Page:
In all the discussion of human extinction and the economy crashing and the other things I bring up on this blog, there was a literal milestone I passed earlier today. This is my 10,000 mile Rans V-Rex. This AM, I crossed the 10,000 mile mark. I’ve owned the bike since 2009, with a long break (pun intended) for an accident I had when I was using clip pedals. The 10,000 miles is probably inclusive of about 5,000 commuting miles–I used the bike to get around when I was doing the Census, and I was commuting about 3 times a week to a job that was 22 miles round trip. Also, lots of shopping trips. So the bike replaced about 250+ gallons of gas (updated–redid the math based on car commute of similar size. Even on a subway, it’s a minimum of 1 gallon of gas per week).
My guess is that the average calorie burn on the bike was 36 per mile. A Recumbent bike allows me to go faster than I would on a conventional bike, so most scales would give me more credit per calories burned than I deserve. Still, that’s ten pounds that I either didn’t put on or lost. Also the mileage means I built muscle tissue that increased my metabolic burn rate.
Kids wave at me when I’m on this bike. I wave back. Sometimes Adults wave. Sometimes they just stare. They really stare when I’m passing them and they’re stuck in traffic, and when they wave, they frequently use only one finger per hand. This happens a lot on the Greenway path that runs adjacent to the Belt Parkway. If you’re riding a bike and going 20+ mph eastbound, you’re passing all the cars clustered at the Flatbush and Erskine exits. Resentment abounds.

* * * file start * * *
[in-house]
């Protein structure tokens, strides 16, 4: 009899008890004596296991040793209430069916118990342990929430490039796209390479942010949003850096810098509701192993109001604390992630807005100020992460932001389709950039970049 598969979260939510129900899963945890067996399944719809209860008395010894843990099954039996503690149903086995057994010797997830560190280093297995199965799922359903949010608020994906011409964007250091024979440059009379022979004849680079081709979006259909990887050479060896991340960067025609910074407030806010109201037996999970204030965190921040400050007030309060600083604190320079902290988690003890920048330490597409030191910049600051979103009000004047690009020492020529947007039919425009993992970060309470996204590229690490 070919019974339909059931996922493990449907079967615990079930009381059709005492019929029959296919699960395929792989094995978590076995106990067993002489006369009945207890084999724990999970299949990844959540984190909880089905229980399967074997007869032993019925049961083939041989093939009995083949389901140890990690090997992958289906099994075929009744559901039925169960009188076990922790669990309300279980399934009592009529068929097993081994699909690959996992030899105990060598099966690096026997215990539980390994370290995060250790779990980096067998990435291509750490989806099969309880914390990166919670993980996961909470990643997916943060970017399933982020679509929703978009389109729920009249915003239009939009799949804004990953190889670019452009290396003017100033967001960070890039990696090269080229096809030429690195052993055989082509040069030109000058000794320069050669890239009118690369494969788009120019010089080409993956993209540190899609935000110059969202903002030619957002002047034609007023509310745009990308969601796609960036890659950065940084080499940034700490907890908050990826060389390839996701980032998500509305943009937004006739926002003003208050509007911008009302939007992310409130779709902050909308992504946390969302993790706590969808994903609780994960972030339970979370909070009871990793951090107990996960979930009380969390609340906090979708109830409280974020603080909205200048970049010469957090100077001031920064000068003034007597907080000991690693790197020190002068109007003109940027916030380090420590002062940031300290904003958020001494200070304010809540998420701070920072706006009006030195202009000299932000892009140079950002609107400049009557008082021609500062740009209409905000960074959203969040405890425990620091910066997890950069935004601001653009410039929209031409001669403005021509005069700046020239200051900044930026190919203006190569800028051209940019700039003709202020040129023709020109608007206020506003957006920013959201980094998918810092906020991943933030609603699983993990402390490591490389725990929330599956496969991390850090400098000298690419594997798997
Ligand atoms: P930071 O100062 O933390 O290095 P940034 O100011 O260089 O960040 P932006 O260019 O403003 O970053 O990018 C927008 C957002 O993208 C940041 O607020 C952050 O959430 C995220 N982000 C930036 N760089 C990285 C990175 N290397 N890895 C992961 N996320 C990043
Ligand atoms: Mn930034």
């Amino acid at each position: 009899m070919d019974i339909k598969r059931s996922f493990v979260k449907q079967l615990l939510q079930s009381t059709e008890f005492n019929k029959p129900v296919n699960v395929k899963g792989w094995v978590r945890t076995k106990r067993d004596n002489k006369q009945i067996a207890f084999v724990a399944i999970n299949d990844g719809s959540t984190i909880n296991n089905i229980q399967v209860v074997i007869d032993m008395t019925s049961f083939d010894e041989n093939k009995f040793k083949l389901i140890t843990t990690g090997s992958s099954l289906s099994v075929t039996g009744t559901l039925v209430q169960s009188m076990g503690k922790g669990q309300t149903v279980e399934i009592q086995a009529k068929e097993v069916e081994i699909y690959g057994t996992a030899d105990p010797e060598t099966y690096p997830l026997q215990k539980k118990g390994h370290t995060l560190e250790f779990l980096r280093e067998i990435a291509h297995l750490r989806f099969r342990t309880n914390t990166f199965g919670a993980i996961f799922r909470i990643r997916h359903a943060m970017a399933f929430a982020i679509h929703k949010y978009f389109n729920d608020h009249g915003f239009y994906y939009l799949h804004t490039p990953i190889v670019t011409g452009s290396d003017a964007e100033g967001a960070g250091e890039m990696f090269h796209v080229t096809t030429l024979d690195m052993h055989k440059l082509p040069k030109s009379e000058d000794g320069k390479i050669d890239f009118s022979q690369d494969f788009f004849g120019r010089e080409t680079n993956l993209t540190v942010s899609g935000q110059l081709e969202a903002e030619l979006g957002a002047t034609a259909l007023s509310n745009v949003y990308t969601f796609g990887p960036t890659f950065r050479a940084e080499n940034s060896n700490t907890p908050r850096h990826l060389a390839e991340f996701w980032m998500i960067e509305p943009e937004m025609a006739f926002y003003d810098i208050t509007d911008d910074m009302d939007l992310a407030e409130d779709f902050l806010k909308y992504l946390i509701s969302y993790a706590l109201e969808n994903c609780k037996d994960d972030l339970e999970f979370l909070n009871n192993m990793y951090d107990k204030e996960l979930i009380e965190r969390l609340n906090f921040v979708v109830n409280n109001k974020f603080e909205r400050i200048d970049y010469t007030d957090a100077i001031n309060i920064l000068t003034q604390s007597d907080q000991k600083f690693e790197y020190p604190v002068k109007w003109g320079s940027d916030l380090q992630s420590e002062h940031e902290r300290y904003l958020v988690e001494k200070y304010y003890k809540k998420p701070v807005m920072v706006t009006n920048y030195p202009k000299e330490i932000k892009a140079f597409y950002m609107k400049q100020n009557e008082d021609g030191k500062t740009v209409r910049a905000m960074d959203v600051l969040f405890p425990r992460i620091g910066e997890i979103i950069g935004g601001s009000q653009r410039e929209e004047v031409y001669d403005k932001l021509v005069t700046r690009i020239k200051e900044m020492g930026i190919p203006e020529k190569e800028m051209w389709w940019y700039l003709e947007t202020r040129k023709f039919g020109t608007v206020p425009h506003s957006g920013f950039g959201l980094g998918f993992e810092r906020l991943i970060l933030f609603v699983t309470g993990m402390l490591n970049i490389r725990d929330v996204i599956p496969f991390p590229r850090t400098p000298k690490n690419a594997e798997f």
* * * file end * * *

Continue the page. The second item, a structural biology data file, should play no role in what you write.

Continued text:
Most common question I get when riding–‘How much did the bike cost?’ Most common answer: ‘Sorry, if I didn’t tell my wife, I ain’t telling you’. Best comeback to that line (from a big guy on a Harley) “Hey, I don’t wanna sleep with you, I just wanna know how much it cost.” I have a ready-made answer now–it isn’t made anymore. If you want mine, it’ll cost you.
Rans Bikes doesn’t make the V-Rex anymore–I suspect it’s because the steel frame plus the extra supports for said frame make it pretty heavy, even for a recumbent. Recumbents have certain speed and handling advantages over conventional diamond-frame bikes, but those advantages tend to be less with increasing weight. It’s a good sign the Rans people are still developing bikes–Their newer bikes utilize more aluminum and lighter materials. You can check out their other bikes on their website.
If you want to ride a fast bike, go with a recumbent. They put almost no pressure on hands, arms, back or neck. They don’t have that ugly perineum pressure that will lead to oddly personal conversations when you tell people you ride a lot. Riding a recumbent will change the way you feel when you ride. Sometimes it’s like floating on your back. other times, it’s like dancing.
Only problem so far is that I crashed my odometer–apparently it was never designed to register anything above 9,999.99. I am currently writing a very strongly worded protest to the manufacturer.